5. Completely Full Bookshelf says:

    What an exciting fantasy story! It’s awesome to see a fantasy series featuring a Black protagonist and written by a Black author—I never get the sense that MG fantasy is very diverse. It’s exciting that the movie rights have already been optioned! Thanks for the great review!

  6. Maxi says:

    This review makes me even more excited to read it!

  7. danielle hammelef says:

    I’ve had this exciting book on my wish list since I first saw it. I am loving MG fantasy more than ever. Thank you for the chance to win a copy to read and review for this author. I’ve been following him on Twitter and enjoy how supportive he’s been for others.

  8. I LOVE a good twist…a story with several? Even better! Sounds like another good one for my MG TBR list.

  9. Wow, this sounds like a keeper! That cover is gorgeous and I can’t get the image of a ticking suitcase out of my mind. I’m excited to read this and hear more of Amari in the years to come!

  10. I’ve been looking for a new fantasy to read. Is it going to be a series? I am delighted to see one that features a Black protagonist. It’s about time. Enjoyed your review. Will definitely check it out. Glad that it’s been optioned by Universal!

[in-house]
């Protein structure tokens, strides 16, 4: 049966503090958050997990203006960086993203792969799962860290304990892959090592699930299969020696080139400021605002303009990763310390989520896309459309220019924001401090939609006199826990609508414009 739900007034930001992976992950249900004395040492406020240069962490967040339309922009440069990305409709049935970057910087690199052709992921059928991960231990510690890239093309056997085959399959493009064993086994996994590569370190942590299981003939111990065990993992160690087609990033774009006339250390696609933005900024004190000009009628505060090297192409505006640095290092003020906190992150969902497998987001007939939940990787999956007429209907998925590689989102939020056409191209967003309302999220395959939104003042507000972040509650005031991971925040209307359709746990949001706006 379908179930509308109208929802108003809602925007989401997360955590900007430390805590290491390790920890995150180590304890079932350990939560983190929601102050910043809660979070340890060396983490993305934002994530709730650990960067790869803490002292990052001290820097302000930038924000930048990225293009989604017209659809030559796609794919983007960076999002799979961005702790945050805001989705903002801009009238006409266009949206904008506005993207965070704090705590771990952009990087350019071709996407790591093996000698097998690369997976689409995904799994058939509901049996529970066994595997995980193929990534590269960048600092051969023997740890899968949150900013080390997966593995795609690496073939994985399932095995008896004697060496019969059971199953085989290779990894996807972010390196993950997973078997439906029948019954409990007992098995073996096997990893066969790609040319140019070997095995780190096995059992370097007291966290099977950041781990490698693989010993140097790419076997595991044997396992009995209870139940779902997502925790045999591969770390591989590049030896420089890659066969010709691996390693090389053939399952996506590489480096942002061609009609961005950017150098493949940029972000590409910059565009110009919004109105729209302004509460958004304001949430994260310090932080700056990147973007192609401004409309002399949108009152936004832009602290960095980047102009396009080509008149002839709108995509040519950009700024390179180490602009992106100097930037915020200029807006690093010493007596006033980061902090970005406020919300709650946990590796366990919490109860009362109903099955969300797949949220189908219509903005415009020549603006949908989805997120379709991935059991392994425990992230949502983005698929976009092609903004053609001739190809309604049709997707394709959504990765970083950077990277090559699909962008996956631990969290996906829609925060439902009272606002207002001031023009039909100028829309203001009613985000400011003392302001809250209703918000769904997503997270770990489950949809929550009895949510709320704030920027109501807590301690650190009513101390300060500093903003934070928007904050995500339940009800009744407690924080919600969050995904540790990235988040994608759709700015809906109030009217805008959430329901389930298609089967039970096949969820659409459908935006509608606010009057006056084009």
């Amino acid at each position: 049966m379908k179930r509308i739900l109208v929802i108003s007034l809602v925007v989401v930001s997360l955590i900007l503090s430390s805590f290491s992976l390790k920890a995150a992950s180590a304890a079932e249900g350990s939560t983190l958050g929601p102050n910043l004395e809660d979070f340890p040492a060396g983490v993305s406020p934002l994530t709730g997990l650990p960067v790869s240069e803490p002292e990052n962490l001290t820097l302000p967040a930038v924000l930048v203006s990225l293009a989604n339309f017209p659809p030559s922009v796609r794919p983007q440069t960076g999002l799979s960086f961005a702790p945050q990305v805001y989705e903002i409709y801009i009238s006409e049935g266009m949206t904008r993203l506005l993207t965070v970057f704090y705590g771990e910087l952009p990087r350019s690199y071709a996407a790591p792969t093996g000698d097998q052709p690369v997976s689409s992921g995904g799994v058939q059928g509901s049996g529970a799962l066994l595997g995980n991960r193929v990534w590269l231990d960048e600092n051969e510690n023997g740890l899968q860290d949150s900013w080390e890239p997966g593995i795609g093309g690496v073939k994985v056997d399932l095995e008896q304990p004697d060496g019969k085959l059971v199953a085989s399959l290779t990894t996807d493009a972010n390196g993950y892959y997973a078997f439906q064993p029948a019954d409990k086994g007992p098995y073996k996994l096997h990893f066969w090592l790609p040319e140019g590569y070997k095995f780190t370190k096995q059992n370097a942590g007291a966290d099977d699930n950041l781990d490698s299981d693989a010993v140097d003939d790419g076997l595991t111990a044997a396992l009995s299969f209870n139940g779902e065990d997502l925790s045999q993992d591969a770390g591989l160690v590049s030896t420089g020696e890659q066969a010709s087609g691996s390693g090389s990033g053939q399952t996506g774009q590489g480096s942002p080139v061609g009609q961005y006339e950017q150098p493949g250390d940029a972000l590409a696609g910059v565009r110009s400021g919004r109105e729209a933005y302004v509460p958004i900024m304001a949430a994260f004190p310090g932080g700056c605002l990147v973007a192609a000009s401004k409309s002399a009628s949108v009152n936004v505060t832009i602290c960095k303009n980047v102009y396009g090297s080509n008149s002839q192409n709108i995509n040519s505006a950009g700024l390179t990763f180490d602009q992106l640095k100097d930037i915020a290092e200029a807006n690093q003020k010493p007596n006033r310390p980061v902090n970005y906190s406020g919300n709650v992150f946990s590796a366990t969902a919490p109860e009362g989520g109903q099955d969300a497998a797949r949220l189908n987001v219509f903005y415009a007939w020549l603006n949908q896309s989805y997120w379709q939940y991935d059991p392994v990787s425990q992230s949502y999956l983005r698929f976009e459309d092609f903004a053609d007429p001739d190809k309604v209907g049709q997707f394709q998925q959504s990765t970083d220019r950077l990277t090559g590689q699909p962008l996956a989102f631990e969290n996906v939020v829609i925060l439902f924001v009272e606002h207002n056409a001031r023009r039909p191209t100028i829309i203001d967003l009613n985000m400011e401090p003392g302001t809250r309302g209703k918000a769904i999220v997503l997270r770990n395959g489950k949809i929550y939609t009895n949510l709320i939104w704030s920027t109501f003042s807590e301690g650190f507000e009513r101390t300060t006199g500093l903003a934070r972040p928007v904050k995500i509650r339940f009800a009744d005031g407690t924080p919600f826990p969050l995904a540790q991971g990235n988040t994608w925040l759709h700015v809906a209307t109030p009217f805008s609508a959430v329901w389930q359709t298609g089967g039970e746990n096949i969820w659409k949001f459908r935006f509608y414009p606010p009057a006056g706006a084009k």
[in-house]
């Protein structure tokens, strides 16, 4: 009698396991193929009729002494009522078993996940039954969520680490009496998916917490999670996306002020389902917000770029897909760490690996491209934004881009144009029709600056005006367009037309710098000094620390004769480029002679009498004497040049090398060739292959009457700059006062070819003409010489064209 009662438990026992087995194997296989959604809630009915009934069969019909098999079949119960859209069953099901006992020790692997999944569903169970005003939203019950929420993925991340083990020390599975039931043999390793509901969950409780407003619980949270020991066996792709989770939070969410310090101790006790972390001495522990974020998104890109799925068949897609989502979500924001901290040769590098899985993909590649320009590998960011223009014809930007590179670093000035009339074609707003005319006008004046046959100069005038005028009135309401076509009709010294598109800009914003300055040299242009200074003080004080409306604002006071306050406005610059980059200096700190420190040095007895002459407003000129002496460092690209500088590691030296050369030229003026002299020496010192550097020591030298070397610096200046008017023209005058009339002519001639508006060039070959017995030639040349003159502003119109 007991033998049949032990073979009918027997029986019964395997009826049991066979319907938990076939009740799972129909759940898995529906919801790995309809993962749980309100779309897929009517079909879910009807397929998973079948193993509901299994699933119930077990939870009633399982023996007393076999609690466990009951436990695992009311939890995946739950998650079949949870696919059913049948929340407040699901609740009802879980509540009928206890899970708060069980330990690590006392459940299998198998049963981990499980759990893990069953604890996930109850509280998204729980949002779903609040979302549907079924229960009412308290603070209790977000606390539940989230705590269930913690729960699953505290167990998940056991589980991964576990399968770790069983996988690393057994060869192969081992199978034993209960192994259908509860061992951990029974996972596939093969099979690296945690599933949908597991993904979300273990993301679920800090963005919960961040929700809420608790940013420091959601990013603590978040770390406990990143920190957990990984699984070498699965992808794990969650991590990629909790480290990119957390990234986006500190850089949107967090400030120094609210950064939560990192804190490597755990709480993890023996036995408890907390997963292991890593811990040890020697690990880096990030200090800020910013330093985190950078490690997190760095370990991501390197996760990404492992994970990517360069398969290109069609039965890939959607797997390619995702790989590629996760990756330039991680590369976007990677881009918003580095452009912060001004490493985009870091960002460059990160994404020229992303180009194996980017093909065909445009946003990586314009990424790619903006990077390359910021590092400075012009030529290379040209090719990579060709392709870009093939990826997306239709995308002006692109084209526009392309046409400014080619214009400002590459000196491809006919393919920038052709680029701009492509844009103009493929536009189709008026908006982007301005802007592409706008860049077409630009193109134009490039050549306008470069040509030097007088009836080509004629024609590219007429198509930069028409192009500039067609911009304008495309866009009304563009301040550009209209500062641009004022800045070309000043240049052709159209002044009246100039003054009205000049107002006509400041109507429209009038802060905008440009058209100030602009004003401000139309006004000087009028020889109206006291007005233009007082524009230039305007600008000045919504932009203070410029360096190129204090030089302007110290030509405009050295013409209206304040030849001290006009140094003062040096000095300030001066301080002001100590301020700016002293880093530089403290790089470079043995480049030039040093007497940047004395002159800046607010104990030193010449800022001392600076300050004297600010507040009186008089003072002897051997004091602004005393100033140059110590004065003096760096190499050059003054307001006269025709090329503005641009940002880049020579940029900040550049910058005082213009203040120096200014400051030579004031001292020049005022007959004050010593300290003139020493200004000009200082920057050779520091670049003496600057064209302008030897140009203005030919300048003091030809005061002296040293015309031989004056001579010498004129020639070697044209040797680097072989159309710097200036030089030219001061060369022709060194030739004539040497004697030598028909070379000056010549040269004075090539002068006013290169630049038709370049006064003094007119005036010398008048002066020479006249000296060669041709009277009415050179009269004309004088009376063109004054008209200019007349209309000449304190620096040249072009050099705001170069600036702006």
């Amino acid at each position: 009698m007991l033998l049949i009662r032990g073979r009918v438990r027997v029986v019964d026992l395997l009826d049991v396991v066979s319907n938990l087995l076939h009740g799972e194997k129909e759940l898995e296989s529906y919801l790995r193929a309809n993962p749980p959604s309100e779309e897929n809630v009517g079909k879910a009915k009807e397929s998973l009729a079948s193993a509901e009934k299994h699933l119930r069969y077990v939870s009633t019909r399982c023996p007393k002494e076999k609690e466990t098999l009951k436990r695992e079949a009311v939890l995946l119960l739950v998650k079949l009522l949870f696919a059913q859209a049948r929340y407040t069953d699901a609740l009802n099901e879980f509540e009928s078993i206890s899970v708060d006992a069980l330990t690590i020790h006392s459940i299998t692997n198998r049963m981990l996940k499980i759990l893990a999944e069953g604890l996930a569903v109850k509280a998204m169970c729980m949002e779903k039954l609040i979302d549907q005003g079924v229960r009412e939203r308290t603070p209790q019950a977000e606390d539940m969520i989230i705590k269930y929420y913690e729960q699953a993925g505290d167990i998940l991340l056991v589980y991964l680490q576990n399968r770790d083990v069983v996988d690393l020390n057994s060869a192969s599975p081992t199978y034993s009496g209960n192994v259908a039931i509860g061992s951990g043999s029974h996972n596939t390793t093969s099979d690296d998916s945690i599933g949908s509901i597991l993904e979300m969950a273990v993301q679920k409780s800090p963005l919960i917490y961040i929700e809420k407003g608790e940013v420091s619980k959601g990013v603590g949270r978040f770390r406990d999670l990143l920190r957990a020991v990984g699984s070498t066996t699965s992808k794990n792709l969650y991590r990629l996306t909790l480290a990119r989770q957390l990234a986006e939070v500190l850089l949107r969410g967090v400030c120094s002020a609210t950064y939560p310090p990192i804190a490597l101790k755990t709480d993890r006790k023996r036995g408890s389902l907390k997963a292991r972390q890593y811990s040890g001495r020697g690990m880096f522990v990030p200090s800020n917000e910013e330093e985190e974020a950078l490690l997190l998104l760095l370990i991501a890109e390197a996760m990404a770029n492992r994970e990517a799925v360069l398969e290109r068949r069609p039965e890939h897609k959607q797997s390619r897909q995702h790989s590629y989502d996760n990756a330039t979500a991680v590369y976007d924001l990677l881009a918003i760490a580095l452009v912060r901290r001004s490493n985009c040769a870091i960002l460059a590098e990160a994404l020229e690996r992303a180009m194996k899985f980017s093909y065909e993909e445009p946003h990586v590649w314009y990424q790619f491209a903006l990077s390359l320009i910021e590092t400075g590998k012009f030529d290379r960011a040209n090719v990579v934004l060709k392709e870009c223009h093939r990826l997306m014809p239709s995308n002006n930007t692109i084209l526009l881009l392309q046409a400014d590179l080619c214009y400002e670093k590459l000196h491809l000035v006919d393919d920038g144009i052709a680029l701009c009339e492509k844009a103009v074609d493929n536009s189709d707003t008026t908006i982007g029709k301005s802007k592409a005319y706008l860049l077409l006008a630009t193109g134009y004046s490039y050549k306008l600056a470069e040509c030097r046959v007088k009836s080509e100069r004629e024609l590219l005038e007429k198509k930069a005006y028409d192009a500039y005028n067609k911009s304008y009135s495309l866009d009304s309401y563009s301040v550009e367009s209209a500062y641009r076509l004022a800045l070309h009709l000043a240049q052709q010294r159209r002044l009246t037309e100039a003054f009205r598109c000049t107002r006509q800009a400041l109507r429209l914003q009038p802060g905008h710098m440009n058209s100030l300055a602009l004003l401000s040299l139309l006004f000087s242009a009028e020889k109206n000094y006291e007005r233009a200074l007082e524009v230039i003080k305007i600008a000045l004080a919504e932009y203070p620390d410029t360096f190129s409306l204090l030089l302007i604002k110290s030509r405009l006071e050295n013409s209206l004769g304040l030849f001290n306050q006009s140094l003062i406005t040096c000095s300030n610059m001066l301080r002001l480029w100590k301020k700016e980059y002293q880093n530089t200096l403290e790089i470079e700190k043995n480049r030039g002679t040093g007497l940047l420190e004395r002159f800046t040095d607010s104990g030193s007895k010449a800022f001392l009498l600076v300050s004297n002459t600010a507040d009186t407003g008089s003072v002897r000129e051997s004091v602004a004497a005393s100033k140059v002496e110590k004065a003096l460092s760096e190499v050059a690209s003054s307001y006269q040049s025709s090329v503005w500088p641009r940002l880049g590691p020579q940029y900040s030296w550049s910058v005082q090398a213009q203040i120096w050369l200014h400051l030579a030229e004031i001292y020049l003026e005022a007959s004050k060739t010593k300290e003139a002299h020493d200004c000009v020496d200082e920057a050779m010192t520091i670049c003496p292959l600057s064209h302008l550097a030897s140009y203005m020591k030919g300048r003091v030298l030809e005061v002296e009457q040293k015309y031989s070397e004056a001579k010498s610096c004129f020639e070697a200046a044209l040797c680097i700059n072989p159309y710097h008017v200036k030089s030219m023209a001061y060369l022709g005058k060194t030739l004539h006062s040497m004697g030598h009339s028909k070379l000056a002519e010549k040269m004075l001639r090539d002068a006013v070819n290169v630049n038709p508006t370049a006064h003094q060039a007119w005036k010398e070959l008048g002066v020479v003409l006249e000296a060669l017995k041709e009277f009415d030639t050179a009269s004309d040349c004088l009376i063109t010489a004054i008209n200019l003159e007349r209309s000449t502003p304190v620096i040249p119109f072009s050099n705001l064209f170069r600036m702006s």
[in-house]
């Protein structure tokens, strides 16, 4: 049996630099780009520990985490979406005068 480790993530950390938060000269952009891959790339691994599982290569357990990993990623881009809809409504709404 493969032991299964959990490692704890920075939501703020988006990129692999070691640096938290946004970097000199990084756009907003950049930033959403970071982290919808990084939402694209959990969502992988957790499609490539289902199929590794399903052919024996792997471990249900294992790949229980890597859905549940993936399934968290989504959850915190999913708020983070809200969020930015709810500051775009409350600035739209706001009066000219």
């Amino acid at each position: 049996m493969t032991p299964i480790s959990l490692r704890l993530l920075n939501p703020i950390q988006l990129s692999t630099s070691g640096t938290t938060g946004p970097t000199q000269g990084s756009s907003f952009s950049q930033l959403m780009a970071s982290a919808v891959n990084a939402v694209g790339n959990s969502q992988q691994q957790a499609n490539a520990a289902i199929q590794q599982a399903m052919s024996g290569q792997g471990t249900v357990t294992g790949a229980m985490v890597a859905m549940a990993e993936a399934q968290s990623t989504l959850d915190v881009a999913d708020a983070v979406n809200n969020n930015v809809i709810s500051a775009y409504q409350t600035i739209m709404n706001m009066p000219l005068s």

11. I find I don’t always want to read longer books. And I think it’s because sometimes they don’t really need to be that long. However, when it’s a good book, I don’t care about how long (or short) it is. Actually, I’d probably prefer something longer if it’s THAT good! (Lasts longer!)

  12. Sue Kooky says:

    I love her ability!! It’s so interesting and unique. It sounds like a fascinating read with a really important message! Thanks for sharing!

  13. Jenni says:

    This sounds like an intriguing premise! Her ability to see emotions in particular sounds like it could be a blessing as well as a curse.
    Thanks for bringing this to our attention! Will keep my eyes out for that future adaption too.

  14. Susan Uhlig Ford says:

    This sounds good, too! Thanks for sharing.

  15. This sounds like a great book for fantasy lovers. Even through it’s long, it will find readers. Thanks for telling me about it. I will pass on the giveaway. I have too many books right now because I won a bunch on your blog recently! Thanks.

  16. Pingback: AMARI and the GREAT GAME | Always in the Middle…